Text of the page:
Several weeks ago I attended a meeting in Montpelier, capital of Vermont, in which that city's Mayor, Mary Hooper, and Vermont State Representative, Patricia McDonald (R-Berlin) outlined detailed preparations being made by concerned citizens in Montpelier and Berlin to assist the most vulnerable folks in their towns with surviving the cold winter. While this kind of effort may be popular at the neighborhood, city, or town level across America, it is rare that a state representative signs on to it as passionately as McDonald has.
I chose to conduct an interview with McDonald and now publish it far and wide because as the various levels of American society continue to collapse in the wake of economic meltdown, most of the services to which people in need might turn in an emergency will not be there. It is very likely that the only lifeline for millions of people may be with caring neighbors or other community volunteers.
My hope is that featuring Patricia McDonald's vision on the Truth To Power website and circulating this interview may inspire other legislators and citizens in the United States to implement similar programs to monitor the most vulnerable in their communities as individuals and families attempt to navigate unemployment, foreclosure, hunger, lack of heat, illness, and a host of daunting challenges that are now rampant in many parts of the nation.
I sat down in the Statehouse cafeteria with Patricia McDonald, newly re-elected to the Vermont legislature, and who has been very generous with her time, and I asked her some specific questions about neighbors helping neighbors.
CB: So Representative McDonald, before I ask you to explain these initiatives to Truth To Power readers, I'd like to know more about how you became interested in this particular issue since you've been a Vermont State Representative and have worked in state government for a number of years. Why this issue of neighbors helping neighbors among so many others?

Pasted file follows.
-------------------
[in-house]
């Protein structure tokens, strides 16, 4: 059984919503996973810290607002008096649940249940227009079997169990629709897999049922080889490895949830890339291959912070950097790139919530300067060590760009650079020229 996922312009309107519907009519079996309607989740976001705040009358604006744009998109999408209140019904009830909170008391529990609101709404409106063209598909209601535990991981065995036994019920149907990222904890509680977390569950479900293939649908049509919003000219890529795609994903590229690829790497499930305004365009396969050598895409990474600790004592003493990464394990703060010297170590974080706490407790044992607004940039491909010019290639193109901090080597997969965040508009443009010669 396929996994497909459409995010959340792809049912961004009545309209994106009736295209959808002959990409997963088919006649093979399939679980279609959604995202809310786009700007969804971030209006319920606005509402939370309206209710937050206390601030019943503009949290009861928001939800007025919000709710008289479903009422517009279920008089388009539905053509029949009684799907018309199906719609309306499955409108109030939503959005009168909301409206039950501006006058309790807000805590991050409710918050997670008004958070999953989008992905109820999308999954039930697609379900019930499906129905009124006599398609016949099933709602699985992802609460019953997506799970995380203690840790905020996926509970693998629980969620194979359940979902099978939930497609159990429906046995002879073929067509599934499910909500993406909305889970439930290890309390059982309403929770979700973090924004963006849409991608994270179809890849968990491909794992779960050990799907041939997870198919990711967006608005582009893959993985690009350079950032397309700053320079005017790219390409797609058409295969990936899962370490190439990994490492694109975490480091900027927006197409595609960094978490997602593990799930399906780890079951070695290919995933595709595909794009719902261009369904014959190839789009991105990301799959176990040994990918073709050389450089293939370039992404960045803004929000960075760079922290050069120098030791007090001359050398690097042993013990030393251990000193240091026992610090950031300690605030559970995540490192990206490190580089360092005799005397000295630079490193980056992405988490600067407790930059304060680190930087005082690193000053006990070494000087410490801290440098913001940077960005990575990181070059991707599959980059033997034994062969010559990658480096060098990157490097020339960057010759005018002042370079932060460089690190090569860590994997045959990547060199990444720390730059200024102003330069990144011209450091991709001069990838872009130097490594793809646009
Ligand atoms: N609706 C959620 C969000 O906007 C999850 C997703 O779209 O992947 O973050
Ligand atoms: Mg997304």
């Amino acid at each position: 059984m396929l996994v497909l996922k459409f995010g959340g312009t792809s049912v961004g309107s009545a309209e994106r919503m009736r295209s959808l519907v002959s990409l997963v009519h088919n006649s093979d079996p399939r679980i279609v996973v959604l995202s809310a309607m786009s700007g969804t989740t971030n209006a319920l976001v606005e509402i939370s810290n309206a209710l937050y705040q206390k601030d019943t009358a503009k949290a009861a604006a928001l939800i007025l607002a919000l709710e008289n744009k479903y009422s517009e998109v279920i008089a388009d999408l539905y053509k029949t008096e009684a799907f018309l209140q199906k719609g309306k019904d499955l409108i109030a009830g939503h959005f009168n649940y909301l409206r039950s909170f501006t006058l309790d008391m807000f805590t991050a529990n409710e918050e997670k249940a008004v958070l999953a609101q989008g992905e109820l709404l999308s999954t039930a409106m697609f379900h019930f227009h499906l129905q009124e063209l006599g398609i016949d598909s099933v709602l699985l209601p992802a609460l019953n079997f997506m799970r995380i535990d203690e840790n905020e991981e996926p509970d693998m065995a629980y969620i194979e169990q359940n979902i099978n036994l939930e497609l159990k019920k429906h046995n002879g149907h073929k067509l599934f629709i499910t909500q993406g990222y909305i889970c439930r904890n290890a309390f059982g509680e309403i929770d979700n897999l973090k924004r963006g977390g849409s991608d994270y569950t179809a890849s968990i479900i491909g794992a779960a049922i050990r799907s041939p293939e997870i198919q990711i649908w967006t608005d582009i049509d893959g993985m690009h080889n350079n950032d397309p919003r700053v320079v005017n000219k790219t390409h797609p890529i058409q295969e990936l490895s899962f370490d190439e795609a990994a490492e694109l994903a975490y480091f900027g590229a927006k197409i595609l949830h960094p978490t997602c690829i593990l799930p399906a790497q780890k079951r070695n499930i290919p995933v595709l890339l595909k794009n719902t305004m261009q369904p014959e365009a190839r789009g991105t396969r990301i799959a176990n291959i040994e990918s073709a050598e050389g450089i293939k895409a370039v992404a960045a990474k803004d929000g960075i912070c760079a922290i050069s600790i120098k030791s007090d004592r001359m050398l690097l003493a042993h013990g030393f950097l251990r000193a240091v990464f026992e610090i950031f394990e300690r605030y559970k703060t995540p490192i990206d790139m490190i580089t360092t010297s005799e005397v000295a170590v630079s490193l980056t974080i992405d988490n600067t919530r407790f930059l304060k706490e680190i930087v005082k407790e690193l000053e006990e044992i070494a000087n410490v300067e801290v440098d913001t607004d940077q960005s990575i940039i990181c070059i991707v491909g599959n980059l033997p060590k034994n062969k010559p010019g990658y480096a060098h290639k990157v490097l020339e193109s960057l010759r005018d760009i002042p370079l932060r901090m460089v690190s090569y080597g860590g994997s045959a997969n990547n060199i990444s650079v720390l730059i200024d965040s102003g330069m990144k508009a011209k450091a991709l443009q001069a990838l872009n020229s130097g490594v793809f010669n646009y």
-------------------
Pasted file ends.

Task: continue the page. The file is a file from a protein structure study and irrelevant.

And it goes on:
PM: I have only recently served in the legislature, but I have served seven appointed positions in state government. When I campaigned the first time, I went door to door and was pretty surprised by what I saw and the discussions I had with people about these struggles. You certainly can't tell by the house that someone is living in what their situation actually is. I also had two very interesting experiences while I was campaigning. One was attending a hunger banquet, and it was such a visual display of what poor and middle class really is. They separate you into these three different economic status groups, and even though we knew we were kind of "play-acting" our status, we still really lived as if we were in those groups. The "upper class" didn't talk to the "middle class", and the "middle class" didn't talk to the "poor class", and the dynamics between the "poor class" were very similar apparently, to what happens in real life. What really got to me was the quantity of food that we were talking about.
And then I've had someone in my own family who ran into a real problem, and was caught up in a layoff. They owned a home but had no money. They, of course, had our support, and others in the family, but it was amazing to me what we expect people to live on and what we think is "making too much money" to qualify for some of these programs.
I've always been involved in the municipal end of government because I've been on the Select Board of my town, but once I started knocking on doors and being involved in real life situations, my eyes were opened. And also, just before I left state government, I was the Commissioner of Labor, looking at some of the programs for trying to get people trained and stable enough to train in terms of housing, daycare, and transportation. It's been a couple of years of eye-opening experiences for me, very humbling actually, which gave me a very different perspective on life.